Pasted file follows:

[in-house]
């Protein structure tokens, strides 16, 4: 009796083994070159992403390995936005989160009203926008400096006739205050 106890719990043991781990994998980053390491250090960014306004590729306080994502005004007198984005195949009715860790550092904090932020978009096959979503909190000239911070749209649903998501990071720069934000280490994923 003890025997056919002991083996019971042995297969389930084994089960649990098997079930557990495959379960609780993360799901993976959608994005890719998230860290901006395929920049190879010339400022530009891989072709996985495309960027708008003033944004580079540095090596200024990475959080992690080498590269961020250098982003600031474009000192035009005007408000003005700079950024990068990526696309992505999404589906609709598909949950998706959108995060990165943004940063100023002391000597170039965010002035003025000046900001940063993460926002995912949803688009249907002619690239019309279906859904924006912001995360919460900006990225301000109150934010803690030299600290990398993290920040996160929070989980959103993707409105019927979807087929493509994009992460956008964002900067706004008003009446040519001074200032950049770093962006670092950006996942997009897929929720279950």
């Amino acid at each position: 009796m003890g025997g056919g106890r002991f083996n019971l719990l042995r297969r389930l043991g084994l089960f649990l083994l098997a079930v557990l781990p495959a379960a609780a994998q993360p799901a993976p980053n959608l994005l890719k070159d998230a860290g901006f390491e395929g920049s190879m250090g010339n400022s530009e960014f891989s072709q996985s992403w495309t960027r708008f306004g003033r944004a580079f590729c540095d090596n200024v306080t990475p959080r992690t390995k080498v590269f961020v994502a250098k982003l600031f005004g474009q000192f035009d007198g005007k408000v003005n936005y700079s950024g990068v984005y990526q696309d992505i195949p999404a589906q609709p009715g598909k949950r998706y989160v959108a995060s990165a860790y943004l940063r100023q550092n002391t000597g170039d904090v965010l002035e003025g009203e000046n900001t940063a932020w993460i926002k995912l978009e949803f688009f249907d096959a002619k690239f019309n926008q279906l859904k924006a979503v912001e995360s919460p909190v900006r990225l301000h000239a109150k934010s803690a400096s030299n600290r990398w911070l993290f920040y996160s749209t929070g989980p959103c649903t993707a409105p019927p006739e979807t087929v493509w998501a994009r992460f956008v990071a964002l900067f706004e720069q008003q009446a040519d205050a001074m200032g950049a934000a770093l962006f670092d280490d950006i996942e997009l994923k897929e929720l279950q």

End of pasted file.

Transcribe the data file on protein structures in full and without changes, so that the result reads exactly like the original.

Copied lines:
[in-house]
């Protein structure tokens, strides 16, 4: 009796083994070159992403390995936005989160009203926008400096006739205050 106890719990043991781990994998980053390491250090960014306004590729306080994502005004007198984005195949009715860790550092904090932020978009096959979503909190000239911070749209649903998501990071720069934000280490994923 003890025997056919002991083996019971042995297969389930084994089960649990098997079930557990495959379960609780993360799901993976959608994005890719998230860290901006395929920049190879010339400022530009891989072709996985495309960027708008003033944004580079540095090596200024990475959080992690080498590269961020250098982003600031474009000192035009005007408000003005700079950024990068990526696309992505999404589906609709598909949950998706959108995060990165943004940063100023002391000597170039965010002035003025000046900001940063993460926002995912949803688009249907002619690239019309279906859904924006912001995360919460900006990225301000109150934010803690030299600290990398993290920040996160929070989980959103993707409105019927979807087929493509994009992460956008964002900067706004008003009446040519001074200032950049770093962006670092950006996942997009897929929720279950």
């Amino acid at each position: 009796m003890g025997g056919g106890r002991f083996n019971l719990l042995r297969r389930l043991g084994l089960f649990l083994l098997a079930v557990l781990p495959a379960a609780a994998q993360p799901a993976p980053n959608l994005l890719k070159d998230a860290g901006f390491e395929g920049s190879m250090g010339n400022s530009e960014f891989s072709q996985s992403w495309t960027r708008f306004g003033r944004a580079f590729c540095d090596n200024v306080t990475p959080r992690t390995k080498v590269f961020v994502a250098k982003l600031f005004g474009q000192f035009d007198g005007k408000v003005n936005y700079s950024g990068v984005y990526q696309d992505i195949p999404a589906q609709p009715g598909k949950r998706y989160v959108a995060s990165a860790y943004l940063r100023q550092n002391t000597g170039d904090v965010l002035e003025g009203e000046n900001t940063a932020w993460i926002k995912l978009e949803f688009f249907d096959a002619k690239f019309n926008q279906l859904k924006a979503v912001e995360s919460p909190v900006r990225l301000h000239a109150k934010s803690a400096s030299n600290r990398w911070l993290f920040y996160s749209t929070g989980p959103c649903t993707a409105p019927p006739e979807t087929v493509w998501a994009r992460f956008v990071a964002l900067f706004e720069q008003q009446a040519d205050a001074m200032g950049a934000a770093l962006f670092d280490d950006i996942e997009l994923k897929e929720l279950q």